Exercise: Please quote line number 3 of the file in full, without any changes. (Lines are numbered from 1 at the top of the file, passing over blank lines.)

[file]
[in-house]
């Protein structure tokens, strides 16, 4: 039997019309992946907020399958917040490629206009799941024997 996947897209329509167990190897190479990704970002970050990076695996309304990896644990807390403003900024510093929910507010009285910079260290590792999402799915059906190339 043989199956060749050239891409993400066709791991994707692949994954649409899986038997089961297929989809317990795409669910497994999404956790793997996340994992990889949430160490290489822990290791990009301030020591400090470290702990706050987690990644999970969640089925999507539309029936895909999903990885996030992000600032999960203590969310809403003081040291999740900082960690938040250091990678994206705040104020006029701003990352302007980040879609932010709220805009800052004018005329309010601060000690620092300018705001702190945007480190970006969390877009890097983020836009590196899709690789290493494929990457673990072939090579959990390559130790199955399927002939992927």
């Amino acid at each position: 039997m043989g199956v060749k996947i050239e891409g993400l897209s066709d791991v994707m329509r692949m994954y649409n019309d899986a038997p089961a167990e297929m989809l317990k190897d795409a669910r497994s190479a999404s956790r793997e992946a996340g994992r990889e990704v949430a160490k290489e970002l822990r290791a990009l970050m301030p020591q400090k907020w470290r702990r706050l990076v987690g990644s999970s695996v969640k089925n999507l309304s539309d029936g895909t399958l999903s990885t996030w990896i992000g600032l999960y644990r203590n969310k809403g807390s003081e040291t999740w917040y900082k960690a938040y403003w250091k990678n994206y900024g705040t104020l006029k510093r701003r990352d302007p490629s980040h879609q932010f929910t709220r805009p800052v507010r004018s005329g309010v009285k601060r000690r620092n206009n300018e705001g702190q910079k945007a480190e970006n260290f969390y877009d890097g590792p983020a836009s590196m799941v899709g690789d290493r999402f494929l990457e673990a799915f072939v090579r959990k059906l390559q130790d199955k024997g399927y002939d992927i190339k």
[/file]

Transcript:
């Amino acid at each position: 039997m043989g199956v060749k996947i050239e891409g993400l897209s066709d791991v994707m329509r692949m994954y649409n019309d899986a038997p089961a167990e297929m989809l317990k190897d795409a669910r497994s190479a999404s956790r793997e992946a996340g994992r990889e990704v949430a160490k290489e970002l822990r290791a990009l970050m301030p020591q400090k907020w470290r702990r706050l990076v987690g990644s999970s695996v969640k089925n999507l309304s539309d029936g895909t399958l999903s990885t996030w990896i992000g600032l999960y644990r203590n969310k809403g807390s003081e040291t999740w917040y900082k960690a938040y403003w250091k990678n994206y900024g705040t104020l006029k510093r701003r990352d302007p490629s980040h879609q932010f929910t709220r805009p800052v507010r004018s005329g309010v009285k601060r000690r620092n206009n300018e705001g702190q910079k945007a480190e970006n260290f969390y877009d890097g590792p983020a836009s590196m799941v899709g690789d290493r999402f494929l990457e673990a799915f072939v090579r959990k059906l390559q130790d199955k024997g399927y002939d992927i190339k």